Month: March 2017

Evangelism: Part 1

whitefield

Small, conservative churches today generally are not known for their evangelistic fire, especially when compared to the larger, mainline churches. The mainstream, left-leaning denominations have built their entire spiritual and doctrinal infrastructure after sociological and commercial models designed specifically for bringing in the unchurched. So, it can be hard for a small church to “compete.”

Yet, there was once a day where the theologically conservative led the charge in spreading the gospel, like Jonathan Edwards in the Great Awakening and his taking the gospel to the frontier’s Native Americans, or George Whitefield and his fiery, open-air sermons. But unfortunately, this is not the case with many conservative churches today.

With the exception of a few, these churches have largely been characterized by outsiders as being cold, stagnant, closed off, irrelevant, or even that they have an aroma of exclusivity and a sense of pride for being what they are. It would be foolish to brush off such criticism as a harsh misunderstanding without taking an honest look within one’s small church to determine if this criticism is true, because there certainly can be a coldness and the like in some churches that is causing them to be poor witnesses to the gospel.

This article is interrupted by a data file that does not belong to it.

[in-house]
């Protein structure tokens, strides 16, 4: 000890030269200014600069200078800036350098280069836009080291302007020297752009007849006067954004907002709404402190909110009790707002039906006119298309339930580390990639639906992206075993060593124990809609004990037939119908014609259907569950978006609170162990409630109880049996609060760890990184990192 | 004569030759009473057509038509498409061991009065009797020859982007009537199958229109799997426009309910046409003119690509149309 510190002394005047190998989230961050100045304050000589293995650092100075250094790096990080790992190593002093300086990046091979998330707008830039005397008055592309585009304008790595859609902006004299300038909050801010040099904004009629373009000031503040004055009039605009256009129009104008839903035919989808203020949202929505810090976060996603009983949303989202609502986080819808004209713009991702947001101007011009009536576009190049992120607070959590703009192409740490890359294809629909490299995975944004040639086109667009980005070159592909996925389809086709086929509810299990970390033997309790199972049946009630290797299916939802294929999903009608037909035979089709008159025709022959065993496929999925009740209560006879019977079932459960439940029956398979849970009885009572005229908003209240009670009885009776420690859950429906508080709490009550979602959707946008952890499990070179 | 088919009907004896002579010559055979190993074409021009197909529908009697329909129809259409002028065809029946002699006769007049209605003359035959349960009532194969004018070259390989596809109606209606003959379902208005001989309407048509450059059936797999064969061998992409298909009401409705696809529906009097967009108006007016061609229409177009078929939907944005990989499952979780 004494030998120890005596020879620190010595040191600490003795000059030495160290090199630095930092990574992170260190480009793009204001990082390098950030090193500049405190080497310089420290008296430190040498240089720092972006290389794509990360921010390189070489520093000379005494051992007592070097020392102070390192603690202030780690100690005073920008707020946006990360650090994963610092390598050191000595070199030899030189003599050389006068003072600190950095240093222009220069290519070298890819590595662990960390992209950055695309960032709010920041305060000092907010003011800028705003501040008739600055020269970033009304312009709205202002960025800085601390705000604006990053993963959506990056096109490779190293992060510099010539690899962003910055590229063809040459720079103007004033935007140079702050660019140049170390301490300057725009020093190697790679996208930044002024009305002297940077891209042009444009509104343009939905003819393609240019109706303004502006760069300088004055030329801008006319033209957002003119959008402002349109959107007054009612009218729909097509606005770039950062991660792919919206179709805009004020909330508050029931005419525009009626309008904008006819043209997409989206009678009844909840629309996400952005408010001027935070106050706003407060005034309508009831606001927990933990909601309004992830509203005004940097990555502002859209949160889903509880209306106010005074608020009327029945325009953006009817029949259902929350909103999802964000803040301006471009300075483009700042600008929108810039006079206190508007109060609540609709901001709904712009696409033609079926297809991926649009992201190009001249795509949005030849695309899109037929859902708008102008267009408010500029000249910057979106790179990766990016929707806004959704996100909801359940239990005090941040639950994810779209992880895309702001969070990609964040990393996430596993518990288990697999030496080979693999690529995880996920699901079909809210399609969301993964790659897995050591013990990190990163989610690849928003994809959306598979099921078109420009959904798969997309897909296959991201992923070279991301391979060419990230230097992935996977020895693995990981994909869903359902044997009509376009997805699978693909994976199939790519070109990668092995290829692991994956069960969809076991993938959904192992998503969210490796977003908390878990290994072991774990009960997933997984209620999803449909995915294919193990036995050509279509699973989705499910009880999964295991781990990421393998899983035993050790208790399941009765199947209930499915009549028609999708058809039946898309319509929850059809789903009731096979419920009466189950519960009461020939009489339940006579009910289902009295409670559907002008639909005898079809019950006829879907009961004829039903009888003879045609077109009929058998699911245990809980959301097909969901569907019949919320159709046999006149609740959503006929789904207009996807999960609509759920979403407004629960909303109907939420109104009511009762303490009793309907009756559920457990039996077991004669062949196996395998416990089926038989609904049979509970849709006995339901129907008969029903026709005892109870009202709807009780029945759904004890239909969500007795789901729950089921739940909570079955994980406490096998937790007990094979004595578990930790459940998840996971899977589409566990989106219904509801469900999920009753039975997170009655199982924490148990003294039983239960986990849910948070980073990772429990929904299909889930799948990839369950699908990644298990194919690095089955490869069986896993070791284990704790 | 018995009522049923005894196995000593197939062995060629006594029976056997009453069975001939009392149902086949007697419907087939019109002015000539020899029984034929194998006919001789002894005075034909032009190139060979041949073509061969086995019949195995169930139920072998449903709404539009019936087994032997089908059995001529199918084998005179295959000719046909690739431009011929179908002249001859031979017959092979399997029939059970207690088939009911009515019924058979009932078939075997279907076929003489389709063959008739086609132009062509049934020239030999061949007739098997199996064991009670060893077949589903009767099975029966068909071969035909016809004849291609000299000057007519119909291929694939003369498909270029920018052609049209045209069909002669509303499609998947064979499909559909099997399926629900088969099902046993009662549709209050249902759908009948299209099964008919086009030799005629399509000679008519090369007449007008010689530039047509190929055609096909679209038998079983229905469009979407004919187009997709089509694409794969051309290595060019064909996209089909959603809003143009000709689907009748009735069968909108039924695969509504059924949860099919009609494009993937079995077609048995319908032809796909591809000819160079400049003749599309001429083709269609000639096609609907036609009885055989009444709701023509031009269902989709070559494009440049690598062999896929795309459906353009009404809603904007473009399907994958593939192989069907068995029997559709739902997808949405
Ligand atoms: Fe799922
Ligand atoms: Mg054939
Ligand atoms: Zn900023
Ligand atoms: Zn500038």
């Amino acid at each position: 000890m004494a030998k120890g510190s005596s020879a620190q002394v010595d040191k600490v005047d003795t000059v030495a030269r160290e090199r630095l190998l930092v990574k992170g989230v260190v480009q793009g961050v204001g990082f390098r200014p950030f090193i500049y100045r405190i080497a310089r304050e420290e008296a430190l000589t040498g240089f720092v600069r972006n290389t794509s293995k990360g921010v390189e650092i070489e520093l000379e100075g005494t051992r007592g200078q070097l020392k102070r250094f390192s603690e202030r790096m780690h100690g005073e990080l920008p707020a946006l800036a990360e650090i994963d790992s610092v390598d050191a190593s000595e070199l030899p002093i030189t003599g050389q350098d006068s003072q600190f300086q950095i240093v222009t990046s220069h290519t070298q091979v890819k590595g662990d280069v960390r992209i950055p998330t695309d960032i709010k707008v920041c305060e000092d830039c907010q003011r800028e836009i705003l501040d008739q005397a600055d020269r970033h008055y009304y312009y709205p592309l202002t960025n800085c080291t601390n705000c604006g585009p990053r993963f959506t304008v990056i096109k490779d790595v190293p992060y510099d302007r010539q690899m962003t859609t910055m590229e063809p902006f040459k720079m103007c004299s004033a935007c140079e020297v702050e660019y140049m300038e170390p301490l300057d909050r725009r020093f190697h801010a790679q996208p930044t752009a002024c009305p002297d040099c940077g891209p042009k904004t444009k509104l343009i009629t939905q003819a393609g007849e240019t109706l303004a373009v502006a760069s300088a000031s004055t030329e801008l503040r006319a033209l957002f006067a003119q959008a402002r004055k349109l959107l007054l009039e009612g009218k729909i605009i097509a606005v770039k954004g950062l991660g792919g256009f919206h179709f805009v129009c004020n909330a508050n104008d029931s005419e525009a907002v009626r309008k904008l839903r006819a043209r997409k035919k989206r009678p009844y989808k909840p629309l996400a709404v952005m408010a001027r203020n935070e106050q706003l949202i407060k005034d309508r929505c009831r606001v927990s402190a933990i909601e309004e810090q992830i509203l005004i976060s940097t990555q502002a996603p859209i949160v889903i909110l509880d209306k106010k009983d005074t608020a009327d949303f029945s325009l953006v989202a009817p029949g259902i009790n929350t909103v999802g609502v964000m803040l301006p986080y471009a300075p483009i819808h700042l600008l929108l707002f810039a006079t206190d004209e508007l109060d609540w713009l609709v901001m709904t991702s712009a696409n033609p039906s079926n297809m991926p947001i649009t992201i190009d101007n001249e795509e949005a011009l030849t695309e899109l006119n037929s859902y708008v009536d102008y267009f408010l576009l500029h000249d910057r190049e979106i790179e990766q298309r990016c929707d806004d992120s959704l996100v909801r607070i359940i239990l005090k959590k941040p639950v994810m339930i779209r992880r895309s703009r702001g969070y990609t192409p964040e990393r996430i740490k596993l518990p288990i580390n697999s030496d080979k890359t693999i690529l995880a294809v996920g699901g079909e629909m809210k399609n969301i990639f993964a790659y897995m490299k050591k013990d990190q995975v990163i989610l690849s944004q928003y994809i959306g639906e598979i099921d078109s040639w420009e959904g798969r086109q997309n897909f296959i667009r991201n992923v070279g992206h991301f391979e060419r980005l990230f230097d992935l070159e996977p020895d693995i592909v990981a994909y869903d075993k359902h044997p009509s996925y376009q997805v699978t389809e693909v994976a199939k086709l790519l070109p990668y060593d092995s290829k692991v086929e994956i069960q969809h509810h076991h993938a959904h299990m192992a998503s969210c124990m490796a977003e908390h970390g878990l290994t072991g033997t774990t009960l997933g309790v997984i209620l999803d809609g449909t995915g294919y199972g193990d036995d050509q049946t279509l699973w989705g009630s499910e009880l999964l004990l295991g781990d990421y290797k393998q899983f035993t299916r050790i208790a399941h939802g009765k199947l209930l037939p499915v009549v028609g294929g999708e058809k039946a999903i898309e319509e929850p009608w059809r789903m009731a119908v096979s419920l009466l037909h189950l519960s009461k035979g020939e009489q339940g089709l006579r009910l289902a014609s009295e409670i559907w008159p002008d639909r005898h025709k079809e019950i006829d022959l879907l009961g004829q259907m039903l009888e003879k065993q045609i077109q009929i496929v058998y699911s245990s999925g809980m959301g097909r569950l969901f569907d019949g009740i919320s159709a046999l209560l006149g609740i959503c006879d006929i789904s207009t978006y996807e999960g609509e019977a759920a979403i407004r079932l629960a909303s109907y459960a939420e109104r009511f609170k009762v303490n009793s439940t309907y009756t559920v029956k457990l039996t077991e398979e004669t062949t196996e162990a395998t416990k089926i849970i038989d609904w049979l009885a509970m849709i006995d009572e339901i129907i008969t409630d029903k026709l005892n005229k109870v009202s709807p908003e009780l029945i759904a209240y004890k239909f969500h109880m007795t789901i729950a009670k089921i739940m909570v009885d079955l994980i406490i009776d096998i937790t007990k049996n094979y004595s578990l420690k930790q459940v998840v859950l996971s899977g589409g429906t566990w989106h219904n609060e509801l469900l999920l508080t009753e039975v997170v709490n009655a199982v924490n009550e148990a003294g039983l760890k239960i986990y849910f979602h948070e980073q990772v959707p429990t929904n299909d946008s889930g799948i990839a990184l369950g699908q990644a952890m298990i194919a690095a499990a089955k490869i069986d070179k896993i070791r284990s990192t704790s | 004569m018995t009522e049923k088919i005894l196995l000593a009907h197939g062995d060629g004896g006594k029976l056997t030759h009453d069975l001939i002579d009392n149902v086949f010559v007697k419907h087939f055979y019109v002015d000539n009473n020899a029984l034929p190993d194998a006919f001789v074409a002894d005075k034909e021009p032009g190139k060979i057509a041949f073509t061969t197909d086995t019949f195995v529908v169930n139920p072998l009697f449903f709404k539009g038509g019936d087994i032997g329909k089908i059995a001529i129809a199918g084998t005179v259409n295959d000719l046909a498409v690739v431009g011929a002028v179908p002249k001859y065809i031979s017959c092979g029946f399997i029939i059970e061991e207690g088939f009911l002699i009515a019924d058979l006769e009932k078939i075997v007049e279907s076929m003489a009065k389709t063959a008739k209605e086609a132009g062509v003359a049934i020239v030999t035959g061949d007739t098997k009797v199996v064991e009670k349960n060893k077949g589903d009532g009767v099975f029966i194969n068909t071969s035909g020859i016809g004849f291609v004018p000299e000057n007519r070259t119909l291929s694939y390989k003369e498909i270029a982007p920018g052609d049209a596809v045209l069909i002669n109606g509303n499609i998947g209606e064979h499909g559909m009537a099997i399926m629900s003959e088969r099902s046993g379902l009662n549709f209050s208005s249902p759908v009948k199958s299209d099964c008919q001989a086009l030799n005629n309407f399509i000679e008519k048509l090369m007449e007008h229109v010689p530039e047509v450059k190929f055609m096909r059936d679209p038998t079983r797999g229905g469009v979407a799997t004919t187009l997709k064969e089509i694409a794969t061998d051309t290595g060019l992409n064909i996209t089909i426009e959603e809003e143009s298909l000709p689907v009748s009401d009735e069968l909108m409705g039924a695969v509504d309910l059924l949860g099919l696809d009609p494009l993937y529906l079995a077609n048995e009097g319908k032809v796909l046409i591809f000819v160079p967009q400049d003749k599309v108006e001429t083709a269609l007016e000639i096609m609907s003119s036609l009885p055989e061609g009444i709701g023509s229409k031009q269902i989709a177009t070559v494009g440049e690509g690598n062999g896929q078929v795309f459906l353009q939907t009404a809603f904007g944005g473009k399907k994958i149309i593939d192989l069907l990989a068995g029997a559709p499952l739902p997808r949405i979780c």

It may be a struggle for small churches with limited resources and knowledge to reach a lost population that believes in things that are so contrary to what conservative churches believe. So, in the face of such a challenge, there is an often-succumbed temptation to remain “as is,” meaning, there is no real attempt to spread and grow.

The reason for remaining “as is” may vary from church to church, but the problem, admitted or not, may lie in one or more of the following things:

That we are too comfortable with the people in our church and resist any change that might “mess up” the social dynamic;

We lack the desire to speak the gospel to any outsider;

We have an “us versus them” mentality and desire to leave them to their own devises;